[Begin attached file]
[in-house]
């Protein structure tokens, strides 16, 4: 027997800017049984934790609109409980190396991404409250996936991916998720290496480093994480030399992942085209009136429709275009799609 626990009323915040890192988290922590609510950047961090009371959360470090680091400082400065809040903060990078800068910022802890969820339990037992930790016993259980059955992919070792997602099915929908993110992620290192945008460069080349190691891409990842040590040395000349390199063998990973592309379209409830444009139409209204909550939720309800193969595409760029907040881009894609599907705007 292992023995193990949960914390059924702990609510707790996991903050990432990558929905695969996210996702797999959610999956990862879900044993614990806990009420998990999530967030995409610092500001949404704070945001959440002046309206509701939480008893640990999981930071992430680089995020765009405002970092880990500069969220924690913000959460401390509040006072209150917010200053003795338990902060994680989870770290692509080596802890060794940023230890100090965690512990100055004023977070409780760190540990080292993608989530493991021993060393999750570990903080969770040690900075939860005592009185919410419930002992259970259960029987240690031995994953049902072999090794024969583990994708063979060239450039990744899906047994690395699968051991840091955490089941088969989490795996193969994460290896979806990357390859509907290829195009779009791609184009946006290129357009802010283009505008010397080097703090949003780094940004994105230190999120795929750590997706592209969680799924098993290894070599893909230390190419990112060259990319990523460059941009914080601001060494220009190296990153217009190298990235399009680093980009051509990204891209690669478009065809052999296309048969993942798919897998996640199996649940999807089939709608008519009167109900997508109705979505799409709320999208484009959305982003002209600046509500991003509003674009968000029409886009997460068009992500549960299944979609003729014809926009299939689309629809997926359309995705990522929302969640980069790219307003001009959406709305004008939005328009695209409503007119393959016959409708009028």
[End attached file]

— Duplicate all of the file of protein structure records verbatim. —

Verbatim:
[in-house]
């Protein structure tokens, strides 16, 4: 027997800017049984934790609109409980190396991404409250996936991916998720290496480093994480030399992942085209009136429709275009799609 626990009323915040890192988290922590609510950047961090009371959360470090680091400082400065809040903060990078800068910022802890969820339990037992930790016993259980059955992919070792997602099915929908993110992620290192945008460069080349190691891409990842040590040395000349390199063998990973592309379209409830444009139409209204909550939720309800193969595409760029907040881009894609599907705007 292992023995193990949960914390059924702990609510707790996991903050990432990558929905695969996210996702797999959610999956990862879900044993614990806990009420998990999530967030995409610092500001949404704070945001959440002046309206509701939480008893640990999981930071992430680089995020765009405002970092880990500069969220924690913000959460401390509040006072209150917010200053003795338990902060994680989870770290692509080596802890060794940023230890100090965690512990100055004023977070409780760190540990080292993608989530493991021993060393999750570990903080969770040690900075939860005592009185919410419930002992259970259960029987240690031995994953049902072999090794024969583990994708063979060239450039990744899906047994690395699968051991840091955490089941088969989490795996193969994460290896979806990357390859509907290829195009779009791609184009946006290129357009802010283009505008010397080097703090949003780094940004994105230190999120795929750590997706592209969680799924098993290894070599893909230390190419990112060259990319990523460059941009914080601001060494220009190296990153217009190298990235399009680093980009051509990204891209690669478009065809052999296309048969993942798919897998996640199996649940999807089939709608008519009167109900997508109705979505799409709320999208484009959305982003002209600046509500991003509003674009968000029409886009997460068009992500549960299944979609003729014809926009299939689309629809997926359309995705990522929302969640980069790219307003001009959406709305004008939005328009695209409503007119393959016959409708009028």